Supporters laud a visionary trying to use his international connections to build an Islamic center in Lodi that would serve as a model for the Muslim world; detractors speak of an interloper who could stock the center with scholars from his father's school in Karachi - scholars with purported ties to anti-American training camps.

The Muslim community, which has gone through at least four imams in the last five years, has split over class differences, geography, and - some say - ideology, including whether prayer services should be open to women and non-Muslims. Currently, only men can pray at the mosque because, Shoaib said, it's too small to have a separate section for women.

Adil Khan comes from Karachi, a metropolis of 12 million in southern Pakistan. He was awarded his doctorate in Islamic studies from Sindh University in Pakistan. His wife, who lives in Lodi, has a master's degree.

Shoaib, like most of Lodi's Pakistani immigrants, comes from a village in Attock, a poor rural district in Pakistan's northwestern frontier.

"They (Adil Khan's supporters) think we are jungle people who do not know anything," Shoaib said.

Attorney Saad Ahmed, who represents Shabbir Ahmed (no relation), as well as Adil Khan and his son, said his clients have not violated U.S. immigration laws, have never been involved in terrorist activities and have never supported a terrorist organization.

But the FBI has been looking for a connection between Adil Khan, Shabbir Ahmed and two other Lodi men accused of terrorist activities: ice cream seller Umer Hayat, 47, and his son Hamid, 22.

Federal authorities have indicted the Hayats, who are U.S. citizens, on charges of lying about Hamid Hayat's attendance at an al-Qaida training camp in Pakistan. The Hayats have denied the charges.

The FBI, after questioning Umer Hayat, persuaded him to wear a body wire and sent him to question Shabbir Ahmed and Adil Khan about anti-American activities in the early morning hours of June 4. Later that day, the two imams were picked up on the alleged immigration violations.

The story of how the cosmopolitan Adil Khan came to be associated with the modest Lodi mosque goes back to the 1980s, when he began speaking at mosques across America, raising money for the Jamia Farooqia School in Karachi.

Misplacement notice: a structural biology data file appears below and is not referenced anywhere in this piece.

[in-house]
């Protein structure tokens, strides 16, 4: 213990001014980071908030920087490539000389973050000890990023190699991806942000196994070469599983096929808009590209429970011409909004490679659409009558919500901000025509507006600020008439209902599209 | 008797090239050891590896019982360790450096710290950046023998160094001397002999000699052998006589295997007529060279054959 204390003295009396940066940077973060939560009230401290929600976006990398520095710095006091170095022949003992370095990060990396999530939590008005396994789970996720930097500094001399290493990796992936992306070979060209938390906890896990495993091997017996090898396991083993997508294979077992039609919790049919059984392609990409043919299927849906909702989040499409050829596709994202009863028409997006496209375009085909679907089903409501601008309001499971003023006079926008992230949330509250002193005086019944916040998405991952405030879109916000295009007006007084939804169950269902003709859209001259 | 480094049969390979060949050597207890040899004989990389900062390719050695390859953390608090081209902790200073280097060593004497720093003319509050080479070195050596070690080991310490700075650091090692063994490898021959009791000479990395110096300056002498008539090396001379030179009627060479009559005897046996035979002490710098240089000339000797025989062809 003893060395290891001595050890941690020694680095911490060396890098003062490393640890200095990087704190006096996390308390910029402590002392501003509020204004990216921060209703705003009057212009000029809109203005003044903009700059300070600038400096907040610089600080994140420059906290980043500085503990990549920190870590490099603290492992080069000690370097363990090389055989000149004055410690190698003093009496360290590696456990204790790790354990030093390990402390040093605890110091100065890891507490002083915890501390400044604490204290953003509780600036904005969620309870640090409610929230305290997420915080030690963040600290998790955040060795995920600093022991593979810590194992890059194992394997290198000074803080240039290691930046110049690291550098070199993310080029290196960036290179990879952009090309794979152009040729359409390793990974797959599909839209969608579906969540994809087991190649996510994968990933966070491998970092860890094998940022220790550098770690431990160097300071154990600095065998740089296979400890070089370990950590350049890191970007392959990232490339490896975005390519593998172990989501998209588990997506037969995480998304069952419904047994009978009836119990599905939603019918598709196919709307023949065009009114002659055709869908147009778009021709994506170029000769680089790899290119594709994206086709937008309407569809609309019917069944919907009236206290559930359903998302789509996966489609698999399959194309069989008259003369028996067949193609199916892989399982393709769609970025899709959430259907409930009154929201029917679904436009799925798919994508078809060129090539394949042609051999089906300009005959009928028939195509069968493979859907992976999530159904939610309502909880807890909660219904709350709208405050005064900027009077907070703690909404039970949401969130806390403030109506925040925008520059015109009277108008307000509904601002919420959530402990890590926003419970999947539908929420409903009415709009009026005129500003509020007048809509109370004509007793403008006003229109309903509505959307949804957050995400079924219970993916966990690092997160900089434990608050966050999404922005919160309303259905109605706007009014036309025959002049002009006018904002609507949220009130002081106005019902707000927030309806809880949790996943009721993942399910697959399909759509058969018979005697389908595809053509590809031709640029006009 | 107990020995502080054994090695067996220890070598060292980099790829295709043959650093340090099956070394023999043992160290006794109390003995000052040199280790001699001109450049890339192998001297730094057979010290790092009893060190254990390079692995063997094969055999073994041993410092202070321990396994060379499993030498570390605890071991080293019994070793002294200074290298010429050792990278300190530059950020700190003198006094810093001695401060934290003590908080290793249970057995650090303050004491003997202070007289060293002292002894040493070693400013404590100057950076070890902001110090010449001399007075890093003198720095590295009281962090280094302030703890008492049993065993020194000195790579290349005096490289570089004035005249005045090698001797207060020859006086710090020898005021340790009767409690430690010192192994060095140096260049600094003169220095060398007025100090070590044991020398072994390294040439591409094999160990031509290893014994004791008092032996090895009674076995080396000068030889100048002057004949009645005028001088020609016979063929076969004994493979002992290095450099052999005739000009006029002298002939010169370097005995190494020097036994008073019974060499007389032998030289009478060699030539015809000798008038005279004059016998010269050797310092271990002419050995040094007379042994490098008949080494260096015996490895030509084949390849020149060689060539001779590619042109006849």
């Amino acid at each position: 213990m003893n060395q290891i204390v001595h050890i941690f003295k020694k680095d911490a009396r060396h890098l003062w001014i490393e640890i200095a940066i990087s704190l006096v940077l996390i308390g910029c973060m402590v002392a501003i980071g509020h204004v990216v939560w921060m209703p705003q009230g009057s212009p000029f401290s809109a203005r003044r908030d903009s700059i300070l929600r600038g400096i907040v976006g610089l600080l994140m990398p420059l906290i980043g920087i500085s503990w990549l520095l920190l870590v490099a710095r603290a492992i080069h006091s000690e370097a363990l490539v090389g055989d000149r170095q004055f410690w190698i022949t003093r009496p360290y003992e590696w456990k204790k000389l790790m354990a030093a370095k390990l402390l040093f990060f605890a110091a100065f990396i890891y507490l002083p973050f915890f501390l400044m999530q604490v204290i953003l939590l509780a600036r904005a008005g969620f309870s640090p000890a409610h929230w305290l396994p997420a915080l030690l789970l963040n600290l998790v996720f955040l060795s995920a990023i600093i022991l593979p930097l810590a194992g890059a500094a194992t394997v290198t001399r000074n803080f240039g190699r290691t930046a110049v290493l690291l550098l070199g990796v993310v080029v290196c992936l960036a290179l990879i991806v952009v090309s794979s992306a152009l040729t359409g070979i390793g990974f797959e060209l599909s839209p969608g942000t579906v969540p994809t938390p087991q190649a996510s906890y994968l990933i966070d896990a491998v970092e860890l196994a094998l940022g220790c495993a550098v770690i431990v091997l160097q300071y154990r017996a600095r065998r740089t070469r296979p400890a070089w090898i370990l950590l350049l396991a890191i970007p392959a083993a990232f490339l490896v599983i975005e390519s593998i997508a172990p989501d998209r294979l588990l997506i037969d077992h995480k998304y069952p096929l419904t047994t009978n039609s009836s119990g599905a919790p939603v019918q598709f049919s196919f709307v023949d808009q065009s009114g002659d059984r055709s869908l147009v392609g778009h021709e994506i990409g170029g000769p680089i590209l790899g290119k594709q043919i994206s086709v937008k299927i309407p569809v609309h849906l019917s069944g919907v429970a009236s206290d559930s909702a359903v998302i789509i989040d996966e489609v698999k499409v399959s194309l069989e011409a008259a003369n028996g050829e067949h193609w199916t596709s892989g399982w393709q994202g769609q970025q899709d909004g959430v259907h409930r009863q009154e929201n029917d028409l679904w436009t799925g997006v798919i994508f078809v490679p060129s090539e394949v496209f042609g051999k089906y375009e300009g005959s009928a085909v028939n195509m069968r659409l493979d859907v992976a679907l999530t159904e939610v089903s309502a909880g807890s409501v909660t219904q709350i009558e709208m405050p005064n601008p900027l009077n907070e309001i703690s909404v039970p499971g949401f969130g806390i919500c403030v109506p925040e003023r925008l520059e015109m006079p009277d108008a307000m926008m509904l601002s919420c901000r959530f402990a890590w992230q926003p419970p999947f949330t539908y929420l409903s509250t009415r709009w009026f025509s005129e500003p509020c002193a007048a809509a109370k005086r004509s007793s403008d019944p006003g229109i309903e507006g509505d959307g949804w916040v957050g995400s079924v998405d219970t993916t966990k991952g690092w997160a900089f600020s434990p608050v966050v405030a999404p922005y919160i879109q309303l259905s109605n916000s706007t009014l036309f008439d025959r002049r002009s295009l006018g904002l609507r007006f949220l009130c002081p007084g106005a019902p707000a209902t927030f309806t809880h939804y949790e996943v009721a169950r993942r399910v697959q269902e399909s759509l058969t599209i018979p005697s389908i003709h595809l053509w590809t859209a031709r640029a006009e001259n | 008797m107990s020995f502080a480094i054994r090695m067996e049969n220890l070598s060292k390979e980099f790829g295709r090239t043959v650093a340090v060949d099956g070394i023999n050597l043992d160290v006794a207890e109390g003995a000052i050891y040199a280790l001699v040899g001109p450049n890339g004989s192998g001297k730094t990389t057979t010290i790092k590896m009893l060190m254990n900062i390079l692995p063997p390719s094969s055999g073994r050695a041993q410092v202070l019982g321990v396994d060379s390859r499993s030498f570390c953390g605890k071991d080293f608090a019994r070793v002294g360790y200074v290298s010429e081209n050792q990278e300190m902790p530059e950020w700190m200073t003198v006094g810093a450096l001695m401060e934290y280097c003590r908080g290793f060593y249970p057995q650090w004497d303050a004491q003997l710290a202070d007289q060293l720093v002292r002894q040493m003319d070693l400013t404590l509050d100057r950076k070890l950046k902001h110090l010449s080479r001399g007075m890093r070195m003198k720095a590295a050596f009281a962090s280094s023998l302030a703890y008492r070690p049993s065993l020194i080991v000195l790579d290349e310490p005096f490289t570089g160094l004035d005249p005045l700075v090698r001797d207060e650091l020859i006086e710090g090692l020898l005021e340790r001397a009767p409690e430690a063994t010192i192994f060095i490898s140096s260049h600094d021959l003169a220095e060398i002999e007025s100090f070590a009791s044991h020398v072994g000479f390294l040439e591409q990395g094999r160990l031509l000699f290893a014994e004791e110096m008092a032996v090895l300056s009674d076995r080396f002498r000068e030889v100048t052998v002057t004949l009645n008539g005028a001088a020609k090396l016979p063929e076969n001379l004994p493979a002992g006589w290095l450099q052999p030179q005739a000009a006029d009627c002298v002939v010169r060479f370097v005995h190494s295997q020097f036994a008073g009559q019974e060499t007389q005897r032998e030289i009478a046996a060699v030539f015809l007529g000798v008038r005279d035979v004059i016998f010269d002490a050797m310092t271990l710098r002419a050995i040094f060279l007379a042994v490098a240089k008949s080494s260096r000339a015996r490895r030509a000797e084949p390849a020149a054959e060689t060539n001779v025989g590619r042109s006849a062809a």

"He used to come each Ramadan to collect money ... for his Farooqia Islamic Center in Pakistan - I used to welcome him," said Yusaf Bhula, who was imam of the Lodi mosque from 1987 until he resigned in 2000.

Adil Khan's father, Salimullah Khan, founded the Farooqia school, which has 4,000 students from around the world.

"People respect him a lot," said Najam Najmi, a Sacramento-area Muslim speaker who has read Salimullah Khan's commentaries in Pakistani magazines.

Najmi described Salimullah Khan as an apolitical "ultra-moderate" who applied the Quran in context, rather than dogmatically.

Attorney Ahmed said there's no indication Salimullah Khan "was an extremist. In fact he knows (Pakistani President Pervez) Musharraf very well. They are friends."

The attorney acknowledged that Osama bin Laden, in a speech in the late 1990s, "basically said that some people from Jamia Farooqia are supporting him. However, there was no such evidence that any such thing was happening."

Ahmed, who said he has seen a videotape of the speech, added, "Osama did not say anything about my clients whatsoever."

Adil Khan served as secretary of his father's school before moving to Lodi in spring 2001. He told people he came to the U.S. to realize his own vision of a progressive center for Muslims and non-Muslims, said Taj Khan, a Muslim leader in Lodi.

In 1998, on one of his frequent trips to California, Adil Khan incorporated the nonprofit Farooqia Islamic Center.